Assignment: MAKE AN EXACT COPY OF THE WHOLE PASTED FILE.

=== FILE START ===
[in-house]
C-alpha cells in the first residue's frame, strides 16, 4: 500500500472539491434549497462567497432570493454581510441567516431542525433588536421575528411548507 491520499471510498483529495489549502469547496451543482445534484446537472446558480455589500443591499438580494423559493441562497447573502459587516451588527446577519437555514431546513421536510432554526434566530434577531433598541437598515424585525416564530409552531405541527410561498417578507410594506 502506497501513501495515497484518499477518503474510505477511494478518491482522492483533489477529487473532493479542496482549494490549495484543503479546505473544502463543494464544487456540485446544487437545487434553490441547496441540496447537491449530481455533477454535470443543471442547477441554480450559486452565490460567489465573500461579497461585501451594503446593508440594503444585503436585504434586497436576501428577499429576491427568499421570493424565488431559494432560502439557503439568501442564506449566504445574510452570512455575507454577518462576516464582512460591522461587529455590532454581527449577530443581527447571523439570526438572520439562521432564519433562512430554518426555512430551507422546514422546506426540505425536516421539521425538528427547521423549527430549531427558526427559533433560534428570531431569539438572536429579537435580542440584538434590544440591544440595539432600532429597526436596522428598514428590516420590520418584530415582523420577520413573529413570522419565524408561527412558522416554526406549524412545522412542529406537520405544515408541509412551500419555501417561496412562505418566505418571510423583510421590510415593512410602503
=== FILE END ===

[in-house]
C-alpha cells in the first residue's frame, strides 16, 4: 500500500472539491434549497462567497432570493454581510441567516431542525433588536421575528411548507 491520499471510498483529495489549502469547496451543482445534484446537472446558480455589500443591499438580494423559493441562497447573502459587516451588527446577519437555514431546513421536510432554526434566530434577531433598541437598515424585525416564530409552531405541527410561498417578507410594506 502506497501513501495515497484518499477518503474510505477511494478518491482522492483533489477529487473532493479542496482549494490549495484543503479546505473544502463543494464544487456540485446544487437545487434553490441547496441540496447537491449530481455533477454535470443543471442547477441554480450559486452565490460567489465573500461579497461585501451594503446593508440594503444585503436585504434586497436576501428577499429576491427568499421570493424565488431559494432560502439557503439568501442564506449566504445574510452570512455575507454577518462576516464582512460591522461587529455590532454581527449577530443581527447571523439570526438572520439562521432564519433562512430554518426555512430551507422546514422546506426540505425536516421539521425538528427547521423549527430549531427558526427559533433560534428570531431569539438572536429579537435580542440584538434590544440591544440595539432600532429597526436596522428598514428590516420590520418584530415582523420577520413573529413570522419565524408561527412558522416554526406549524412545522412542529406537520405544515408541509412551500419555501417561496412562505418566505418571510423583510421590510415593512410602503